A guide how to do room correction and use it in Roon

Hello! I apologize if my question has already been asked by someone. When using Convolution files, I have problems playing DSD. The sound quality is greatly degraded. Is it possible to use Covolution for DSD files?
Thank you in advance for your answer and help.

It’s not possible to do DSP on a DSD stream, so what Roon does (when needed) is to convert DSD to PCM, perform DSP on PCM, and then back to DSD.

Up-sampling to DSD works better though since then DSP is performed on PCM before the conversion to DSD.

Respectfully, some setups support convolution DSP to native DSD with no conversion to PCM. There’s some explanation here in the community about how this works, but I don’t have the reference handy.

Requires a lot of CPU, but it works and sounds great in my system.

Hmm, I don’t know the tech stuff deep enough to say for certain, but I think some sort of internal conversion is needed, and they seem to add the modulator again later on which confirms this.

Wow, @Magnus this is great. Thanks so much!

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Hi @Magnus - I finally found a post from @brian that explains this:

Have a look and let me know what you think.

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I actually read that before, forgot it until now. I would guess that 64-bit wide DSD and PCM are rather similar, but the conversion becomes a little faster this way.

…a year later

Just rereading these guid posts, thank you @Magnus for your time and attention to helping skill up the community.

When generating and saving the IR filters, why not “Normalize to peak values”? Would this not produce a more detailed filter, without compromising on the selected measurement SPL?

Thanks again for this great guide!
I just went through the process and am happy with the result, sound-wise. However, I had to push headroom to -7dB to completely prevent clipping… the clipping indicator turned on just occasionally and for short moments on some tracks, but still. So I’m just wondering: Is there any problem caused by using that much headroom?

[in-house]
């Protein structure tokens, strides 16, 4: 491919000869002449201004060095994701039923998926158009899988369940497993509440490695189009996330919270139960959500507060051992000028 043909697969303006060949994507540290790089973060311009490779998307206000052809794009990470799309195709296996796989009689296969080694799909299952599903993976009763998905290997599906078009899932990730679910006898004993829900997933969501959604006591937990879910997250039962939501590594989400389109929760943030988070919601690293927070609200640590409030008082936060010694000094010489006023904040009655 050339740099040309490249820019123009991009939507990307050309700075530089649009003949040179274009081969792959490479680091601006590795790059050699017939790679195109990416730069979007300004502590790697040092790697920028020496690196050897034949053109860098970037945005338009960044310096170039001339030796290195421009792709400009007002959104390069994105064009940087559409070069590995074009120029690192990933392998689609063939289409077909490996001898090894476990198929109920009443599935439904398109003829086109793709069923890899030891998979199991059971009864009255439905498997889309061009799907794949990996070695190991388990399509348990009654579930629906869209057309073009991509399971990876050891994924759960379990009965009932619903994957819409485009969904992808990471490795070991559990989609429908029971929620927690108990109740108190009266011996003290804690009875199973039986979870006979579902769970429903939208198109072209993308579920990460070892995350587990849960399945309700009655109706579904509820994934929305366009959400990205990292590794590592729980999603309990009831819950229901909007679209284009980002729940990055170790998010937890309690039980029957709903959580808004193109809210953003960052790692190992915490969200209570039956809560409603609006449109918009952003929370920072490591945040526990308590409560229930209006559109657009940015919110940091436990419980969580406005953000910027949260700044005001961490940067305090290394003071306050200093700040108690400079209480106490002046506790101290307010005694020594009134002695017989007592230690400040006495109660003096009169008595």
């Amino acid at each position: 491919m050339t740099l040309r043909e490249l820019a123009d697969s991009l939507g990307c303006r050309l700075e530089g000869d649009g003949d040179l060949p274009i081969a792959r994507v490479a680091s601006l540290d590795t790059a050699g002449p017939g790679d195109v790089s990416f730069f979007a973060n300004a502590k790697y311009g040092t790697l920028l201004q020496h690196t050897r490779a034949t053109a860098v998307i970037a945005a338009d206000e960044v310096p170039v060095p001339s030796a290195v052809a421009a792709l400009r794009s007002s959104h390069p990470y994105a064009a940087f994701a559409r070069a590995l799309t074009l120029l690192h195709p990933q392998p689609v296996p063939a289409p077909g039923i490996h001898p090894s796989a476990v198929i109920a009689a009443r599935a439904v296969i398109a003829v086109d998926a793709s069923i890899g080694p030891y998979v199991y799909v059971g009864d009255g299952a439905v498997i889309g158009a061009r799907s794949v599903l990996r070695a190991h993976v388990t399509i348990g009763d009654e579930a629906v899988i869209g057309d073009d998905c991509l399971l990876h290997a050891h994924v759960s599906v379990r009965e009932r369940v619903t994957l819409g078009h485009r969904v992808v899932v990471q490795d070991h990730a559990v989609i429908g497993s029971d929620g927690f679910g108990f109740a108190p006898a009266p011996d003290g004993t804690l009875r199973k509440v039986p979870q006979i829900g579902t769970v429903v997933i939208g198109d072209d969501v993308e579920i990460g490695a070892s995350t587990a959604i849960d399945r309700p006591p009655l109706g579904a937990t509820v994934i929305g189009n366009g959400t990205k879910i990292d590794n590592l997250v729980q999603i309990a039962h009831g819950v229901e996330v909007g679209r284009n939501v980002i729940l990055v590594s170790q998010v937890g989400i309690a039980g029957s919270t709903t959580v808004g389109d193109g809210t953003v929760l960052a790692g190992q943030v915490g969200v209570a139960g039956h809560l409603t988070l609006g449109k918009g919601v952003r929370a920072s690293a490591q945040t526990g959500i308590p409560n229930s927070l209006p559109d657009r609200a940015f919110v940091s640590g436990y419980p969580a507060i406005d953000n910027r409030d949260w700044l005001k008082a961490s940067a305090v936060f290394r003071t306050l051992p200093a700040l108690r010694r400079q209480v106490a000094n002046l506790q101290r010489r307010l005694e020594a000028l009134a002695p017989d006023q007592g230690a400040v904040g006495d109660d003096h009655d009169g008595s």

Also wanted to share my results with you. EQ limited from 20 to 800Hz. Open for any further improvement advice or comments from the pros!

It depends on if you use integers or floats, someone else who has more technical knowledge might be able to answer this better, but when using float there is no use with normalizing to peak value so best to leave it unchecked.

Personally, I always use 32-bit float and no normalizing.

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Good day! Just started to deal with REW.

This is how my setup looks like:

Trifonik, which consists of an acoustic speaker Airpulse A100 and a Bowers & Wilkins PV1D subwoofer.

Measured but with different microphone positions.
The first measurement is the 90 ° calibration file and the microphone in an upright position. The second is a regular calibration file and a microphone in a horizontal position. True, in this measurement, the subwoofer gain was set to + 2dB. Usually set to 0, so anything from 20 to 100Hz can be skipped.

The question is - which of the above measurement options will be more correct?

Here are the links to the measurements: